Moreover, for each of the smaller ANNs, it is likely that the number of input neurons is on the order of 330; (i.e., 70 inputs per each of four location signatures (i.e., 35 inputs for the forward wireless communications and 35 for the reverse wireless communications), plus 40 additional discrete inputs for an appropriate area surrounding AANN, plus 10 inputs related to: the type of MS, power levels, etc. However, it is important to note that the number of base stations (or antenna sectors 130) having corresponding location signature data to be provided to such an ANN may vary. Thus, in some subareas of the coverage area 120, location signature data from five or more base stations (antenna sectors) may be used, whereas in other subareas three (or less) may be used.

Regarding the output from ANNs used in generating MS location estimates, there are also numerous options. In one embodiment, two values corresponding to the latitude and longitude of the target MS are estimated. Alternatively, by applying a mesh to the coverage area 120, such ANN output may be in the form of a row value and a column value of a particular mesh cell (and its corresponding area) where the target MS is estimated to be. Note that the cell sizes of the mesh need not be of a particular shape nor of uniform size. However, simple non-oblong shapes are desirable. Moreover, such cells should be sized so that each cell has an area approximately the size of the maximum degree of location precision desired. Thus, assuming square mesh cells, 250 to 350 feet per cell side in an urban/suburban area, and 500 to 700 feet per cell side in a rural area may be desirable.

Artificial Neural Network Training

The following are steps provided in one embodiment for training a location estimating ANN.

    • (a) Determine a collection, C, of clusters of RF signal measurements (i.e., location signatures) such that each cluster is for RF transmissions between an MS 140 and a common set, B, of base stations 122 (or antenna sectors 130) such measurements are as described in (A1) above. In one embodiment, the collection C is determined by interrogating the location signature data base 1320 for verified location signature clusters stored therein having such a common set B of base stations (antenna sectors). Alternatively in another embodiment, note that the collection C may be determined from (i) the existing engineering and planning data from service providers who are planning wireless cell sites, or (ii) service provider test data obtained using mobile test sets, access probes or other RF field measuring devices. Note that such a collection B of base stations (antenna sectors) should only be created when the set C of verified location signature clusters is of a sufficient size so that it is expected that the ANN can be effectively trained.
    • (b) Determine a collection of base stations (or antenna sectors 130), B′, from the common set B, wherein B′ is small (e.g., four or five).
    • (c) Determine the area, AANN, to be associated with collection B′ of base stations (antenna sectors). In one embodiment, this area is selected by determining an area containing the set L of locations of all verified location signature clusters determined in step (a) having location signature data from each of the base stations (antenna sectors) in the collection B′. More precisely, the area, AANN, may be determined by providing a covering of the locations of L, such as, e.g., by cells of a mesh of appropriately fine mesh size so that each cell is of a size not substantially larger than the maximum MS location accuracy desired.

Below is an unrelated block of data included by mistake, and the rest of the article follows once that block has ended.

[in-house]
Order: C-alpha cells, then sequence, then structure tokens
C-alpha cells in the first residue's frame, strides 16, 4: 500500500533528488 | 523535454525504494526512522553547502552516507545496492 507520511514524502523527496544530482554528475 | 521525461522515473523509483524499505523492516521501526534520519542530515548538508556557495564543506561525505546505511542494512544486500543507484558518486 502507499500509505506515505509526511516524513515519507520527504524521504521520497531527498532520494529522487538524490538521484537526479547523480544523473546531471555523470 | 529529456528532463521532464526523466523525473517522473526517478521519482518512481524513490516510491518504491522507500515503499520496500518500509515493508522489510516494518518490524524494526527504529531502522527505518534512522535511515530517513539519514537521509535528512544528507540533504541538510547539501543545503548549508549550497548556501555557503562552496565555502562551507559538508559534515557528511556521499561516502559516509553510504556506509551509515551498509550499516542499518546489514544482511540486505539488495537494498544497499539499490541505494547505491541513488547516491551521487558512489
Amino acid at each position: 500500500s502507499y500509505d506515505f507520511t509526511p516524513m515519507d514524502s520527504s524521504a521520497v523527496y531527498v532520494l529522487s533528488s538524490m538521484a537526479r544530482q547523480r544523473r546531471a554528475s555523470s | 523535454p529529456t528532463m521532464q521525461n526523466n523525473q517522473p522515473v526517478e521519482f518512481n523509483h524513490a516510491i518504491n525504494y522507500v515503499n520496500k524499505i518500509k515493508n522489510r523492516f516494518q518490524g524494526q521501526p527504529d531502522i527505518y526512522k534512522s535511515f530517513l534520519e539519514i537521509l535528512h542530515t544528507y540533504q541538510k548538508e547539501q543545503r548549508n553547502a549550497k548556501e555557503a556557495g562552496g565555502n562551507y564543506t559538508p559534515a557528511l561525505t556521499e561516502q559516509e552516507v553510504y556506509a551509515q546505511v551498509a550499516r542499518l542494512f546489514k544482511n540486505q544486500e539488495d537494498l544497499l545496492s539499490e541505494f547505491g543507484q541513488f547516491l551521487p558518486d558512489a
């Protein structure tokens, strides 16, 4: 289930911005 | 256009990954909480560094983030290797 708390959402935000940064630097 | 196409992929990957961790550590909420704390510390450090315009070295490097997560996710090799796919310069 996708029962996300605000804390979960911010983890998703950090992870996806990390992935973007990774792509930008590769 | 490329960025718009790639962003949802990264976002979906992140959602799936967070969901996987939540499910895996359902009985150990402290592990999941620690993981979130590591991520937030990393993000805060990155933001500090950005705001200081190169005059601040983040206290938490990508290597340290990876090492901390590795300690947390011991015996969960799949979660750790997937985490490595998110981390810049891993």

• (d) Determine an additional collection, b, of base stations that have been previously detected (and/or are likely to be detected) by at least one MS in the area AANN.
    • (e) Train the ANN on input data related to: (i) signal characteristic measurements of signal transmissions between MSs 140 at verified locations in AANN, and the base stations (antenna sectors) in the collection B′, and (ii) discrete inputs of detection states from the base stations represented in the collection b. For example, train the ANN on input including: (i) data from verified location signatures from each of the base stations (antenna sectors) in the collection B′, wherein each location signature is part of a cluster in the collection C; (ii) a collection of discrete values corresponding to other base stations (antenna sectors) in the area b containing the area, AANN.

Regarding (d) immediately above, it is important to note that it is believed that less accuracy is required in training a ANN used for generating a location hypothesis (in a FOM 1224) for an embodiment of a novel wireless location system and/or method disclosed herein than in most applications of ANNs (or other trainable/adaptive components) since, in most circumstances, when signal measurements are provided for locating a target MS 140, the location engine 139 will activate a plurality location hypothesis generating modules (corresponding to one or more FOMs 1224) for substantially simultaneously generating a plurality of different location estimates (i.e., hypotheses). Thus, instead of training each ANN so that it is expected to be, e.g., 92% or higher in accuracy, it is believed that synergies with MS location estimates from other location hypothesis generating components will effectively compensate for any reduced accuracy in such a ANN (or any other location hypothesis generating component). Accordingly, it is believed that training time for such ANNs may be reduced without substantially impacting the MS locating performance of the location engine 139.

Finding Near-Optimal Location Estimating Artificial Neural Networks